At a recent screening of The Gift, a sneakily great psychological thriller partly about, amongst many relevancies, the unknowability of other people, I felt that familiar paranoia. I’d noticed a man in the parking lot on my way in, walking in circles and talking to himself, hands never leaving his pockets. I told myself I was being unreasonable, misjudging this poor guy who, like me, only wanted to pass an idle Thursday at the movies. I bought my ticket and my popcorn. I took my preferred seat in the theater, in the center of the center row. Then the man entered, mumbling louder now, hands still in his pockets. He chose a seat in the first row, reconsidered and moved back one, thought again and moved back a few more. I decided to wait out the trailers in the lobby.
The rise of the movie theater shooting is, for the consummate moviegoer, a threat both mortal and existential. As a writer and a cinephile, I proudly consider myself a member of that special class of Americans—surely a growing class—who feel most fully themselves when situated in front of a screen; for all its ordinariness, no public space seems as momentously personal, to me, as the movie theater. That this secularly sacred place has become a stage for unthinkable, deathly violence is pure tragedy, one that I’ve condemned simply and processed complexly. Choosing between a matinee and a midnight show shouldn’t be a life-or-death decision, but the lurking, random terror of our violent present has leant that choice a terrible new weight. It’s a cruel inverse relation. Americans have never had more reasons to escape to the movies, and yet never has that escape been so dangerous.
The story of my life could easily be written—or perhaps more accurately, mapped—as a series of trips to the movies. Stepping into the theater, searching for my seat in the dark, my memory’s reels will start to spin. I see seven-year-old me in the front row, holding my grandfather’s hand through the scarier parts of Jumanji. Six years later, I’m squished in a middle row, experiencing my first kiss during the otherwise forgettable Save the Last Dance. Nearly a decade after that, I’m in the back row of a Christmas Day screening of Benjamin Button, yawning through the last movie my family would ever see as a family, before my parents’ divorce. Every time I step into a theater, these scenes play on my mind’s screen. Then I take my seat, and, if a shooting hasn’t broken out, the feature presentation begins.
Lives have been lost in Aurora and in Lafayette and, most recently, outside of Nashville. I’d shutter the doors on each and every of the United States’s 5,700 movie theaters, forever, if it meant having even one of those lives spared, and I cannot think I am alone in this thinking. I was in another midnight showing of The Dark Knight Rises when James Holmes opened fire in 2012, killing 12 people and injuring another 70. Last month, I saw Amy Schumer in Trainwreck just days before John Houser shot eleven more people, ending the lives of two, then his own. The ear-piercing volume at which these shootings play seems to exist in total contrast to the silence our lawmakers have exhibited in response. Be they Donald Trump or Bernie Sanders, politicians would rather actively endanger their constituents than potentially alienate them. No body count appears able to change this, and it is a reality scarier than any fiction shown on screen.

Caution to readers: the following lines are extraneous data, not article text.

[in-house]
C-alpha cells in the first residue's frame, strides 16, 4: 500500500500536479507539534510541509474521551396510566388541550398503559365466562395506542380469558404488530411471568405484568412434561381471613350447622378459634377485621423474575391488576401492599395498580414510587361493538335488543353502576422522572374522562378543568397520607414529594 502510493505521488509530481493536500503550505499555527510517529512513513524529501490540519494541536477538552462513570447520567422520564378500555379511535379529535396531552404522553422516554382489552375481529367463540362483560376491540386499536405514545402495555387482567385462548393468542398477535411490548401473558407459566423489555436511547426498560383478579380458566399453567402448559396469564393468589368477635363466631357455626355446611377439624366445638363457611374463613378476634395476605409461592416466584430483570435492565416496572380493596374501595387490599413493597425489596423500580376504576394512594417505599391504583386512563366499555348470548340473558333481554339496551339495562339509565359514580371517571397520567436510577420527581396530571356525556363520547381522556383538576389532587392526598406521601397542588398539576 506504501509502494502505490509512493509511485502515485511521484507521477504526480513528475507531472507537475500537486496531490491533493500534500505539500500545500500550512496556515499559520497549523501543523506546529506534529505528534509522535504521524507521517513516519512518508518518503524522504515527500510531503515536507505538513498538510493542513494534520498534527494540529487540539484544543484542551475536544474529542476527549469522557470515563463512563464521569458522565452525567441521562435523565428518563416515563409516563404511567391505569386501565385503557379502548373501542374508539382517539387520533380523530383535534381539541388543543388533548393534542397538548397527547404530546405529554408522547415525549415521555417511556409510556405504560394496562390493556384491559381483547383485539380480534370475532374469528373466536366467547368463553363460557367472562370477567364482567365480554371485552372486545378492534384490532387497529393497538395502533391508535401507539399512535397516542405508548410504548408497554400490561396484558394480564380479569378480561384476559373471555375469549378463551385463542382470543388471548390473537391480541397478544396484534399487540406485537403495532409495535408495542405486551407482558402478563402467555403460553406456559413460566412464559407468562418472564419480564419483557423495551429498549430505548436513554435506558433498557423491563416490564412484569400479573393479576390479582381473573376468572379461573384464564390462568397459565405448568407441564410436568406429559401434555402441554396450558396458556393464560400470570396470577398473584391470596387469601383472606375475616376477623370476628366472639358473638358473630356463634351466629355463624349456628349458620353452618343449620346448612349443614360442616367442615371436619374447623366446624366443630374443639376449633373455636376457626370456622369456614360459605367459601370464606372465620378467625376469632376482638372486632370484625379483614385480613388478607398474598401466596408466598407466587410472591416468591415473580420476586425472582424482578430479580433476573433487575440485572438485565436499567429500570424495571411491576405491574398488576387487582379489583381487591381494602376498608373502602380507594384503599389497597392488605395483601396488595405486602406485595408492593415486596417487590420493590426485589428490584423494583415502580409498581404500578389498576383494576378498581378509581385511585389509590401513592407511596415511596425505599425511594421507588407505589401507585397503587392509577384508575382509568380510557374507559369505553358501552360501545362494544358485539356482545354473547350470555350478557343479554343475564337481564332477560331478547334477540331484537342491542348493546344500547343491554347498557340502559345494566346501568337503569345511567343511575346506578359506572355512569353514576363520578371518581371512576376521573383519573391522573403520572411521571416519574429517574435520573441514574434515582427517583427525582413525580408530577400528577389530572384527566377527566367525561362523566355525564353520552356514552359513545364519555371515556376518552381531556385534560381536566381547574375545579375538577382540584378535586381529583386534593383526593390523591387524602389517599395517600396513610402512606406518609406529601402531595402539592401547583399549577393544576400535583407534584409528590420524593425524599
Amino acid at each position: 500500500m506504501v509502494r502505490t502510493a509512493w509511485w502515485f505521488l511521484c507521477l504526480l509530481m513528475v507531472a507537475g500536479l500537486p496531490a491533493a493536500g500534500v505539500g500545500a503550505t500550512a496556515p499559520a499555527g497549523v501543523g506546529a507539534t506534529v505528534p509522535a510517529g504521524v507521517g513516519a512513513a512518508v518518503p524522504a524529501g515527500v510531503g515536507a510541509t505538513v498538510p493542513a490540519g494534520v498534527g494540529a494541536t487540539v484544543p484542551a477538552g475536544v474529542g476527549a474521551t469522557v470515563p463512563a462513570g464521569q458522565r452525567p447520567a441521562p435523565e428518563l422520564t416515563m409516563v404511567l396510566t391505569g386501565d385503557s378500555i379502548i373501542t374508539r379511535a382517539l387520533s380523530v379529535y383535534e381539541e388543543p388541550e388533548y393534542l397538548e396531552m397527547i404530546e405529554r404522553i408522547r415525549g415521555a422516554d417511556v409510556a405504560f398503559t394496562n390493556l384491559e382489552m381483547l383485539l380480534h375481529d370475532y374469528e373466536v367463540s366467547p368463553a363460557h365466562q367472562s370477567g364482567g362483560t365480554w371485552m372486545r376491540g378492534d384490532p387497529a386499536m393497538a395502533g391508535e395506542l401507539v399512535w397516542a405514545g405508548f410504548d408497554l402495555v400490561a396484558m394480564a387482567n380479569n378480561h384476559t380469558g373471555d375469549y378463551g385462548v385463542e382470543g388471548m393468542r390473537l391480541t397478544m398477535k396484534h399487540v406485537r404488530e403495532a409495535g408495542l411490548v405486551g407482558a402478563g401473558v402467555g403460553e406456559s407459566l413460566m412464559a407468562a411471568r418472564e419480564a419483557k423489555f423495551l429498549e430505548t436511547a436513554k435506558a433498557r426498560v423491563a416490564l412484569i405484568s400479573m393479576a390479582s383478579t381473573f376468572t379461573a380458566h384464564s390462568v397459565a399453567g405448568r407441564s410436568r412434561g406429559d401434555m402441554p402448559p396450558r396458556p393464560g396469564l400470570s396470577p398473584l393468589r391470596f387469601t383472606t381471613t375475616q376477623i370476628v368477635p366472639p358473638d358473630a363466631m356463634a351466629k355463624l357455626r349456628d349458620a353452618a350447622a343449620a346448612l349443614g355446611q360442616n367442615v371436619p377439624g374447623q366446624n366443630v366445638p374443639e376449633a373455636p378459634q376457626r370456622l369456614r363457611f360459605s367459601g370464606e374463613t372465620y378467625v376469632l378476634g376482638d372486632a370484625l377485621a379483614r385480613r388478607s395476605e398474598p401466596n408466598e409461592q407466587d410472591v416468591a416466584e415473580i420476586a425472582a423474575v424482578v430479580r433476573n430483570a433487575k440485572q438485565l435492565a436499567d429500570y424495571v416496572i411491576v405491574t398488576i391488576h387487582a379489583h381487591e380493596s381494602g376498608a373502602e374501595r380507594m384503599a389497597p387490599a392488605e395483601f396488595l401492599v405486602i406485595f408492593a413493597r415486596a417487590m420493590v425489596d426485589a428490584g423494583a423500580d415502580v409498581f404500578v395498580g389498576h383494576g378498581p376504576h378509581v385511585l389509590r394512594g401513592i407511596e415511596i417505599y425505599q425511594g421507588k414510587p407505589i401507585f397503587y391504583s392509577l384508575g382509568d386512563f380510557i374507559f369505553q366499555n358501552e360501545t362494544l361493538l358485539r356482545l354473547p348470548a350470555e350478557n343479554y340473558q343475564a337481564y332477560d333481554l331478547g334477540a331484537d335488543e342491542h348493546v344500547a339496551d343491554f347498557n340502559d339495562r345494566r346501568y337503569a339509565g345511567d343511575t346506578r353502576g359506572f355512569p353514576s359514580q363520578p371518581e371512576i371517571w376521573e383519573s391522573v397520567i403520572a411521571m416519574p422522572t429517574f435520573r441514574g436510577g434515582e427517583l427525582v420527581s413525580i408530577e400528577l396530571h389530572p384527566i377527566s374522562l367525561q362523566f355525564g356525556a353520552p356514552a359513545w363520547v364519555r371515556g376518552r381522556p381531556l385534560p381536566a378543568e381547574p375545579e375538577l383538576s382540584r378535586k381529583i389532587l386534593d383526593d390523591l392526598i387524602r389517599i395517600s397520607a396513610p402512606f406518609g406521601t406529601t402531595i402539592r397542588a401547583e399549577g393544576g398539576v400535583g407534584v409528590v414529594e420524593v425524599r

Catching a movie today requires a new kind of vigilance, not for identifying theme and subtext, but for perceiving potential threats. This means both recognizing signs of malcontent in others and anticipating how others could impose those same perceptions onto you. In a given year, I will often make upwards of 50 trips to the movies, many of those trips willingly by my lonesome. Being a straight, white American male who goes to the movies alone, the unsettled feelings I’m likely inspiring in others aren’t lost on me. It creates a second-order paranoia: I become paranoid that everyone else in the theater is paranoid about me. That I am possibly marring someone else’s experience, simply by being there, makes me less inclined to go to the movies. I expect this is exactly what these maniacs want, why they terrorize our churches and schools and movie houses. They seek to deny us the joy and community they feel has been denied to them. Perhaps it is working.
In retrospect, when I saw the suspicious man when I went to see The Gift, maybe I should have alerted a manager, to be certain. The story of my time at the movies, that treasured second life within my life, could have ended that night, along with the stories of so many others. I could have pointed the man out, so my fellow moviegoers wouldn’t be afraid to do so in the future. I could have done what now seems impossible: made going to the movies a little less scary.
Instead I did what came naturally. I stepped back into the darkness of the theater, and, this time, I took the seat nearest to the exit sign.